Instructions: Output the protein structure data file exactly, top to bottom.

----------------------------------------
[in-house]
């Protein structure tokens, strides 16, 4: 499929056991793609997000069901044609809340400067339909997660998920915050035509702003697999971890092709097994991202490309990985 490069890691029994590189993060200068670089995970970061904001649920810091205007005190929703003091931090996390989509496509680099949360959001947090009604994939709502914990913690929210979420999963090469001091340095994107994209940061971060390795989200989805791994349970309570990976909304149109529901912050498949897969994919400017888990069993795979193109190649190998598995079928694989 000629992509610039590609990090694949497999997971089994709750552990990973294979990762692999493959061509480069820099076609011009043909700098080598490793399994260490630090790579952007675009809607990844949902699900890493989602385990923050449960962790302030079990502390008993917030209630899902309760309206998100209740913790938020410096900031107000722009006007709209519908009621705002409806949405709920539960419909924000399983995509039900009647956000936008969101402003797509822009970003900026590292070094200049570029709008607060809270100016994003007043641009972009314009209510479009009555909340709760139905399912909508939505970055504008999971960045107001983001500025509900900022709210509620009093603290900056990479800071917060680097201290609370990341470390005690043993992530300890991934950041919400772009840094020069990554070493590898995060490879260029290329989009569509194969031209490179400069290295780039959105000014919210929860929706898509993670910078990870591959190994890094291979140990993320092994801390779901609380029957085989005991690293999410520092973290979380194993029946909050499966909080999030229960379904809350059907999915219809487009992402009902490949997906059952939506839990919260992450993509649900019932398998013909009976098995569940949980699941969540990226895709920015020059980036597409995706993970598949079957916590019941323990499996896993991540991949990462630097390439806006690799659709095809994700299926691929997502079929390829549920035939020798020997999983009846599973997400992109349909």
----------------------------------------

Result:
[in-house]
């Protein structure tokens, strides 16, 4: 499929056991793609997000069901044609809340400067339909997660998920915050035509702003697999971890092709097994991202490309990985 490069890691029994590189993060200068670089995970970061904001649920810091205007005190929703003091931090996390989509496509680099949360959001947090009604994939709502914990913690929210979420999963090469001091340095994107994209940061971060390795989200989805791994349970309570990976909304149109529901912050498949897969994919400017888990069993795979193109190649190998598995079928694989 000629992509610039590609990090694949497999997971089994709750552990990973294979990762692999493959061509480069820099076609011009043909700098080598490793399994260490630090790579952007675009809607990844949902699900890493989602385990923050449960962790302030079990502390008993917030209630899902309760309206998100209740913790938020410096900031107000722009006007709209519908009621705002409806949405709920539960419909924000399983995509039900009647956000936008969101402003797509822009970003900026590292070094200049570029709008607060809270100016994003007043641009972009314009209510479009009555909340709760139905399912909508939505970055504008999971960045107001983001500025509900900022709210509620009093603290900056990479800071917060680097201290609370990341470390005690043993992530300890991934950041919400772009840094020069990554070493590898995060490879260029290329989009569509194969031209490179400069290295780039959105000014919210929860929706898509993670910078990870591959190994890094291979140990993320092994801390779901609380029957085989005991690293999410520092973290979380194993029946909050499966909080999030229960379904809350059907999915219809487009992402009902490949997906059952939506839990919260992450993509649900019932398998013909009976098995569940949980699941969540990226895709920015020059980036597409995706993970598949079957916590019941323990499996896993991540991949990462630097390439806006690799659709095809994700299926691929997502079929390829549920035939020798020997999983009846599973997400992109349909």